At least eight children have been injured, and a 4-year-old boy was killed in separate shootings across Chicago this weekend.
Six kids were shot just in just 12 hours from Saturday night into Sunday morning.
That means at least 280 minors have been shot so far this year, and 35 of them have died, according to ABC 7 Chicago data.
At least two of them were recovering at Comer Children's hospital Sunday morning.
Mychal Moultry is not so lucky. The 4-year-old was shot twice in the head Friday around 9 p.m. when bullets fired on the outside of his father's Woodlawn home in the 6500-block of South Ellis flew in through an open window, according to police.
His mother said they were in Chicago to visit his father for the holiday weekend.
"He was hysterical as well," said neighbor Sonya Blan. "He disappeared so fast like, he left when his son left to the hospital. He left with his kid."
Chicago Police Superintendent David Brown said during a press conference Monday morning that Moultry was having his hair braided when he was shot.
Although police have been investigating the shooting, they asked the public for tips.
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As community activists called for people to turn the gunman in, doctors were working around the clock to try and save the young, innocent victim.
The child's parents were by his side, but the toddler did not make it.
The little boy was taken to Comer Children's hospital, where he later died, according to police.
"He is 4-years-old. 4-years-old," said crisis responder Andrew Holmes. "It is hard enough with this mom and dad sitting in the hospital watching this little fella with tubes all down his body. He is trying to breathe."
There is a $9,000 reward now being offered for anyone who provides information that leads to an arrest in the boy's death.
"We are sick of it -- staking this hospital out, all these kids getting shot," said another activist.
Brown explained Monday why he thinks so many children are getting hurt.
"It's always some other offender, gang member, criminal network, some beef, and they're targeting some adult, and young people are nearby and they are shot as innocent bystanders," he said.
The police superintendent urged people to protect their children, and asked those who knew they might be targeted to stay away from the innocent.
"This is about the safety of our babies," he said.
WATCH: CPD Supt. Brown gives update after 8 kids shot, 1 killed
Chicago police said a 15-year-old was shot in the thigh about 10:25 p.m. Saturday in the 7000-block of South Sangamon Street.
They said he was doing OK in the hospital Sunday.
RELATED: East Garfield Park shooting leaves 3 wounded at back-to-school event, including 2 siblings
The victim told police he was walking outside when a person was holding a gun while driving by in a white Honda.
Shortly after, the teen was hit by a bullet.
The other child at Comer Children's is a 13-year-old boy who was shot in the head about 8 p.m. Saturday.
Chicago police said the child was in the basement of a home near 85th Street and Marquette Avenue when someone shot him through the basement window.
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There were also two more shootings involving teens Sunday morning, near East 55th Street and another on South Trumbull Avenue.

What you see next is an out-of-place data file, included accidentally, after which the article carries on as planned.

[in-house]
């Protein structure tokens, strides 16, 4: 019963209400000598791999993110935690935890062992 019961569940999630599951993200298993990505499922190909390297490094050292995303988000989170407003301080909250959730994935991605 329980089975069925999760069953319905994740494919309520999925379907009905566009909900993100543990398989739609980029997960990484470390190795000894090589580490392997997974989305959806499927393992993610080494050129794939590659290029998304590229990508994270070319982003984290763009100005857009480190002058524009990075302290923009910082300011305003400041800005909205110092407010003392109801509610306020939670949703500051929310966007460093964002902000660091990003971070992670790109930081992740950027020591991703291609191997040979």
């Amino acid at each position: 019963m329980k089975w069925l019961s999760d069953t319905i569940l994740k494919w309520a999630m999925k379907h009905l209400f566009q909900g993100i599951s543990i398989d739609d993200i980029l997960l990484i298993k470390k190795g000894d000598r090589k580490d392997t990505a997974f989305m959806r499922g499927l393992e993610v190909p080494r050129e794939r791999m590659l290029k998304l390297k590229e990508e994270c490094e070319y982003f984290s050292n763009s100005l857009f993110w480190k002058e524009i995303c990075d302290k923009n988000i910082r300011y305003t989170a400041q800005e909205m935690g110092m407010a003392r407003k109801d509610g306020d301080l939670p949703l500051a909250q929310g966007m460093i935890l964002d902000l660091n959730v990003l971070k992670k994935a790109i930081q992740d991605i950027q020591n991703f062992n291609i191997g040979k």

Those shootings left a 14-year-old, a 17-year-old and an 18-year-old all recovering in the hospital with gunshot wounds.
Police said all three of those victims are doing OK.
A pair of siblings, 12- and 15-years-old, were also among those injured after the brother and sister were shot while attending a back-to-school event in East Garfield Park Saturday afternoon.
A drive-by shooter opened fire on those present. Luckily for them, their injuries were minor, and they are now back home.
Police said Monday a vehicle connected to the incident was recovered.
No one is in custody in connection with the shootings.
A group brought church out onto the streets Sunday in the city's Austin neighborhood, as they continued a three-day fast and prayer vigil.
They are camping in the parking lot of what used to be Emmett Elementary School, calling for peace at a time when so many children are becoming victims of gun violence in the city.
"You can't build community on the backs of politicians, on the backs of policemen. We're going to have to come together and be good neighbors with each other," said Pastor Jacqueline Reed with Every Block A Village Christian Fellowship Church. "We are grandmas. We remember when we had real communities, when kids could come out and play in the parks. You do not see that now."
The group believes they're already making a difference, as they engage those in the neighborhood -- even during the overnight hours.
This is not the first time they have come out like this. They were also there July Fourth weekend, as well, camping, fasting and praying. They are calling for the now-defunct school to be repurposed as a safe place for children.
"It is personal for me. Aug. 16, 2016, my son was was murdered. Actually not too far from here," said Jackie Guider, who lost her son to gun violence. "It hits me in my heart. But I'm not out here for my son. My son is gone. I'm out here for the other sons and the other mothers' sons and grandsons. That's why I'm here."
Their gathering will end Monday, with a rally at noon at Madison Street and Central Avenue.
Sun-Times Media contributed to this report.